• H04N21/647Control signaling between network components and server or clients; Network processes for video distribution between server and clients, e.g. controlling the quality of the video stream, by dropping packets, protecting content from unauthorised alteration within the network, monitoring of network load, bridging between two different networks, e.g. between IP and wireless
    • H04N21/64746Control signals issued by the network directed to the server or the client
    • H04N21/64761Control signals issued by the network directed to the server or the client directed to the server
    • HELECTRICITY
    • H04ELECTRIC COMMUNICATION TECHNIQUE
    • H04NPICTORIAL COMMUNICATION, e.g. TELEVISION
    • H04N21/00Selective content distribution, e.g. interactive television or video on demand [VOD]
    • H04N21/60Network structure or processes for video distribution between server and client or between remote clients; Control signalling between clients, server and network components; Transmission of management data between server and client, e.g. sending from server to client commands for recording incoming content stream; Communication details between server and client 
    • H04N21/65Transmission of management data between client and server
    • H04N21/658Transmission by the client directed to the server
    • H04N21/6583Acknowledgement

Abstract

Systems and methods for real-time transmission of data streams are disclosed. A controller receives data representing selected stream parameters from a browser residing on a computing device. The controller transmits the received data to a video transmitting device. A transcoder receives a first data stream generated according to the selected stream parameters from the video transmitting device. The transcoder generates a second data stream from the first data stream, the second data stream formatted for browser display; and then transmits the second data stream to the browser. A user may remotely control the video transmitting device using the browser. A user may view data streams from multiple video transmitting devices using the browser.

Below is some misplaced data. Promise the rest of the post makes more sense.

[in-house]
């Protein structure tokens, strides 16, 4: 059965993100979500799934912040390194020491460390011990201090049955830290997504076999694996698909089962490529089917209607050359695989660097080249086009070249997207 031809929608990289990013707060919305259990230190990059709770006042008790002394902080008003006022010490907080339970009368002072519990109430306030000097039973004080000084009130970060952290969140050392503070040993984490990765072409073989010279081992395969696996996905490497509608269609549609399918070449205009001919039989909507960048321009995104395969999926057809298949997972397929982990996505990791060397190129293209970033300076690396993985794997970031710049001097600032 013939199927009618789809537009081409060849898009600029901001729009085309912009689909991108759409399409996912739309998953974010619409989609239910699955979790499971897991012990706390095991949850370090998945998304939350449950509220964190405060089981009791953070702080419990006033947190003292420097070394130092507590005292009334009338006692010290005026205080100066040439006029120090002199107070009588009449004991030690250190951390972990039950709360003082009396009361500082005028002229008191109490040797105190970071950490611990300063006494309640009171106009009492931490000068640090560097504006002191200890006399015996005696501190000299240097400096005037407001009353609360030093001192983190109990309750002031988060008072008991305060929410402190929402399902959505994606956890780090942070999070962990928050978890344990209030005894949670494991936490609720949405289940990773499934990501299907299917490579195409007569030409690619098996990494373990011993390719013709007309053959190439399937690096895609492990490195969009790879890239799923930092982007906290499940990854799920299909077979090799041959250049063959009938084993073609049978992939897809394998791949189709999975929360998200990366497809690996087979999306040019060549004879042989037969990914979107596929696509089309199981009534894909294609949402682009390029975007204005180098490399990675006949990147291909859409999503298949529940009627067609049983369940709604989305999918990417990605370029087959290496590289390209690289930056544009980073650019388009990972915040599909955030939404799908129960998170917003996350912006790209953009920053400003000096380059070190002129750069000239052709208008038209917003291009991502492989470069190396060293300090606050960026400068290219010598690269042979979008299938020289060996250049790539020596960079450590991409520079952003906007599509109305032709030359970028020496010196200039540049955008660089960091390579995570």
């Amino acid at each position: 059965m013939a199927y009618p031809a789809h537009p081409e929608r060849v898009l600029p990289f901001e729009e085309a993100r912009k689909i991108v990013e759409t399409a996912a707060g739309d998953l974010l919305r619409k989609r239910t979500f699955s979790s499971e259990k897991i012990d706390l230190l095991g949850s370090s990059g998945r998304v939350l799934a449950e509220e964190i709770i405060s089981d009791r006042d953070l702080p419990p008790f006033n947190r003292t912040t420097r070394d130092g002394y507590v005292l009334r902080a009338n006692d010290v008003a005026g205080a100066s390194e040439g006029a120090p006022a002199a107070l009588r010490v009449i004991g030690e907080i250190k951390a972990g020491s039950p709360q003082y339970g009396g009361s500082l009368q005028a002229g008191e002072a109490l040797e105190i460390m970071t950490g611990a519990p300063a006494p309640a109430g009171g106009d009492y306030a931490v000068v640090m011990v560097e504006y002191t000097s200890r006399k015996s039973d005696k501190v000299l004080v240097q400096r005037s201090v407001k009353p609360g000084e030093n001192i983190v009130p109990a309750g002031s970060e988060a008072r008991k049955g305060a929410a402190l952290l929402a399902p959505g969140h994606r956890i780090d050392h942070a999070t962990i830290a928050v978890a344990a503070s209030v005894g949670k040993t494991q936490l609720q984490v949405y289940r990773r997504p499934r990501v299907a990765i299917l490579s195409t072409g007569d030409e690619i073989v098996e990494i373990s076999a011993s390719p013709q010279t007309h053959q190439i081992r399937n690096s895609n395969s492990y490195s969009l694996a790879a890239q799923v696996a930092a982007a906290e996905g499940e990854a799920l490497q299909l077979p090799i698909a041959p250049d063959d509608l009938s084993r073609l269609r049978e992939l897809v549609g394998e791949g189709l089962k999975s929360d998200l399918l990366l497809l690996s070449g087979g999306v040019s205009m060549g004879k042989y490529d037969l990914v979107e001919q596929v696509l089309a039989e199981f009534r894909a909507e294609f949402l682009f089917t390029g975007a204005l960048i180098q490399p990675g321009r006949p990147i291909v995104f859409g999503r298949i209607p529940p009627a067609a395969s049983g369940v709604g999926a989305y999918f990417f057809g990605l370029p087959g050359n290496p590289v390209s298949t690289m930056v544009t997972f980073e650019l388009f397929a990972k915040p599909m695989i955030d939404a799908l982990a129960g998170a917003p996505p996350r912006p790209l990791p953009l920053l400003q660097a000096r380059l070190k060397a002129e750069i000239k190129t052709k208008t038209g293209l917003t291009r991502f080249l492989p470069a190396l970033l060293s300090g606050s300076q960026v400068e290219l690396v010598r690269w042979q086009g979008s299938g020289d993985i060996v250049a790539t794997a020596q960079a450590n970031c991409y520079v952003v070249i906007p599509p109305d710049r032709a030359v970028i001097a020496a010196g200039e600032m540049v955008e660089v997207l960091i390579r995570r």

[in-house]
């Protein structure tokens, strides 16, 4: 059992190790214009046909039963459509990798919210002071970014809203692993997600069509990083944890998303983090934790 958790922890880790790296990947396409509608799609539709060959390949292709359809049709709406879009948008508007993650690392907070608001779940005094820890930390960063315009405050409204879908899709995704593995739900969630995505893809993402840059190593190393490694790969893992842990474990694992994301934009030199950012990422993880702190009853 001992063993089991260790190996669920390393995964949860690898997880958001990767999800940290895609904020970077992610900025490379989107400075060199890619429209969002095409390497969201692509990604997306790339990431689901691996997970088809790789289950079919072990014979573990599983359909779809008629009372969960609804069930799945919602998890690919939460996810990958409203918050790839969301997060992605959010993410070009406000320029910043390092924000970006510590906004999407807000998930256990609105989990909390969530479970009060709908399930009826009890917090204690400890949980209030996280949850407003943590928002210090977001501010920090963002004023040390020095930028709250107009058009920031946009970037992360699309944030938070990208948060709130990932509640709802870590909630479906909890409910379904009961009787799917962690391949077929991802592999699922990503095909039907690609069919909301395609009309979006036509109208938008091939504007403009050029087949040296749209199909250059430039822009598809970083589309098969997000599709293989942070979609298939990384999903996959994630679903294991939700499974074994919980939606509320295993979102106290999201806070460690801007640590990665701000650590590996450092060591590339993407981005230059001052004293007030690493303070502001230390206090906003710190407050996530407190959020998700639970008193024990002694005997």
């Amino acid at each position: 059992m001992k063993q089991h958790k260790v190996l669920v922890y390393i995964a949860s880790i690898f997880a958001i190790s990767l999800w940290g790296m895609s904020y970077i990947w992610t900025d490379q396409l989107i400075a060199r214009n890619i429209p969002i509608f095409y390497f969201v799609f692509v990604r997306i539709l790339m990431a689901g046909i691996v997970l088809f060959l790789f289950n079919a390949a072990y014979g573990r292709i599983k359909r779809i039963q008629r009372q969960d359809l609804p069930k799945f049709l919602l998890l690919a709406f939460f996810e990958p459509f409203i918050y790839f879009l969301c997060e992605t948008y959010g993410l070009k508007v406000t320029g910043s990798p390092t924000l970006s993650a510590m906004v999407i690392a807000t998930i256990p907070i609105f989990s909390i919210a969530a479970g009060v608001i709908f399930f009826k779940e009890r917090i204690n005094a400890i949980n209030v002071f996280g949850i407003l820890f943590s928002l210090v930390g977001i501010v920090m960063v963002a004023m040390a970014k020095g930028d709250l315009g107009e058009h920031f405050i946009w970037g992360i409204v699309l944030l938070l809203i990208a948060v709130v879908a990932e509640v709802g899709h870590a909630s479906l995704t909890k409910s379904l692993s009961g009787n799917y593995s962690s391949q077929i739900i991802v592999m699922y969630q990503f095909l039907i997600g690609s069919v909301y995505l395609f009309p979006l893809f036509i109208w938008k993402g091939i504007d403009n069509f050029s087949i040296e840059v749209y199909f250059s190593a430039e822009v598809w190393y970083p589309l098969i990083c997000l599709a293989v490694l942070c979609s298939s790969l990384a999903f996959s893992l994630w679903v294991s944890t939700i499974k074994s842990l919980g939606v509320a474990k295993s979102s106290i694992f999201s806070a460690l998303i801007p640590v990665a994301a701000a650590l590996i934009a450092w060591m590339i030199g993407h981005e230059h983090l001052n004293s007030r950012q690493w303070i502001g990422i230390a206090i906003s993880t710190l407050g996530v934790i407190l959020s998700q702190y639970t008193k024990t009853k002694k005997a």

Description

SYSTEMS AND METHODS FOR TRANSMISSION OF DATA STREAMS

FIELD

[0001] Embodiments described herein relate to systems and methods for transmission of data streams, and in particular, to systems and methods for real-time management and transmission of video and audio data streams over networks.

BACKGROUND

[0002] The use of video and audio content is growing, such as for example, live video and video that are provided or generated by traditional viewers (so-called user generated content or UGC). Usage of mobile video encoders / transmitters over cellular (including bonded cellular) and other mobile connection types (WiFi, microwave, etc.) networks is also growing.

[0003] Many readily available mobile computing devices (e.g., smart phones, tablets) have sufficient computing capability and wireless transmission performance to deliver good quality video at low latency for live broadcast.

[0004] Content providers (e.g., television stations and websites) may wish to encourage viewers (e.g. users) to send in their content for further distribution and broadcast.